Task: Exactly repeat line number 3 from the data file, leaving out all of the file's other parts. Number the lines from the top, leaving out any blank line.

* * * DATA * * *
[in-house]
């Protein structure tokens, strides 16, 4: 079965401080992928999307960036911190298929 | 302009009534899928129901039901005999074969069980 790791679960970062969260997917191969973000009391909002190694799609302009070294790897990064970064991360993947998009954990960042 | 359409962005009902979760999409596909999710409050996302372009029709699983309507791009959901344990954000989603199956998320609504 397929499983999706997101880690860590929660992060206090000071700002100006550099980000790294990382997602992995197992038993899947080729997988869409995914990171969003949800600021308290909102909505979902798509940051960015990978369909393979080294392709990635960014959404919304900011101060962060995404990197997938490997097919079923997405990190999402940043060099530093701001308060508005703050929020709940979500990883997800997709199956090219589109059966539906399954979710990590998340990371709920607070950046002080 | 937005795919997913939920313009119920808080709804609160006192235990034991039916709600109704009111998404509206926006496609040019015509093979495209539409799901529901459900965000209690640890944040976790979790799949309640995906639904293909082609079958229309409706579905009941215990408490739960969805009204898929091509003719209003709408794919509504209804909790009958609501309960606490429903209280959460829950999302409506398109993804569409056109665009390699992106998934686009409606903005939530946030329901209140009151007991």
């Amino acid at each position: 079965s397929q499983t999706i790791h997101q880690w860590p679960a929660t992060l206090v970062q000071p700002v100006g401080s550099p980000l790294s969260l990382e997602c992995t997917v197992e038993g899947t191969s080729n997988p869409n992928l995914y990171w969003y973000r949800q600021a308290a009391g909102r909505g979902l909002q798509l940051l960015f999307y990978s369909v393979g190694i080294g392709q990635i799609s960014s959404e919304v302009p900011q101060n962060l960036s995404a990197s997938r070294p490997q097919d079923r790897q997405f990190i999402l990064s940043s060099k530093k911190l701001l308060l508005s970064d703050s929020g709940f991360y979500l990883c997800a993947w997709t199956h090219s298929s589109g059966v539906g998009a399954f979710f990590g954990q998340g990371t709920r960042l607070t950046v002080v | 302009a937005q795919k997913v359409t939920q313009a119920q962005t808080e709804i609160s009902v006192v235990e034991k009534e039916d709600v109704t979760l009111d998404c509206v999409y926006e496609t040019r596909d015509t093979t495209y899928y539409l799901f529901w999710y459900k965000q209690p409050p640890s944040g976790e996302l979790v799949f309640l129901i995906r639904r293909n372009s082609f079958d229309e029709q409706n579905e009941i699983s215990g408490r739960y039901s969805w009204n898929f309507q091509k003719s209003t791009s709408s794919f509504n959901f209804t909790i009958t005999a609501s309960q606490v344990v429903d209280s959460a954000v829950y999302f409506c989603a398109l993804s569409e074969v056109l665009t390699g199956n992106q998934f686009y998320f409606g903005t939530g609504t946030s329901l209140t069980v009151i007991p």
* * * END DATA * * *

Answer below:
């Amino acid at each position: 079965s397929q499983t999706i790791h997101q880690w860590p679960a929660t992060l206090v970062q000071p700002v100006g401080s550099p980000l790294s969260l990382e997602c992995t997917v197992e038993g899947t191969s080729n997988p869409n992928l995914y990171w969003y973000r949800q600021a308290a009391g909102r909505g979902l909002q798509l940051l960015f999307y990978s369909v393979g190694i080294g392709q990635i799609s960014s959404e919304v302009p900011q101060n962060l960036s995404a990197s997938r070294p490997q097919d079923r790897q997405f990190i999402l990064s940043s060099k530093k911190l701001l308060l508005s970064d703050s929020g709940f991360y979500l990883c997800a993947w997709t199956h090219s298929s589109g059966v539906g998009a399954f979710f990590g954990q998340g990371t709920r960042l607070t950046v002080v | 302009a937005q795919k997913v359409t939920q313009a119920q962005t808080e709804i609160s009902v006192v235990e034991k009534e039916d709600v109704t979760l009111d998404c509206v999409y926006e496609t040019r596909d015509t093979t495209y899928y539409l799901f529901w999710y459900k965000q209690p409050p640890s944040g976790e996302l979790v799949f309640l129901i995906r639904r293909n372009s082609f079958d229309e029709q409706n579905e009941i699983s215990g408490r739960y039901s969805w009204n898929f309507q091509k003719s209003t791009s709408s794919f509504n959901f209804t909790i009958t005999a609501s309960q606490v344990v429903d209280s959460a954000v829950y999302f409506c989603a398109l993804s569409e074969v056109l665009t390699g199956n992106q998934f686009y998320f409606g903005t939530g609504t946030s329901l209140t069980v009151i007991p």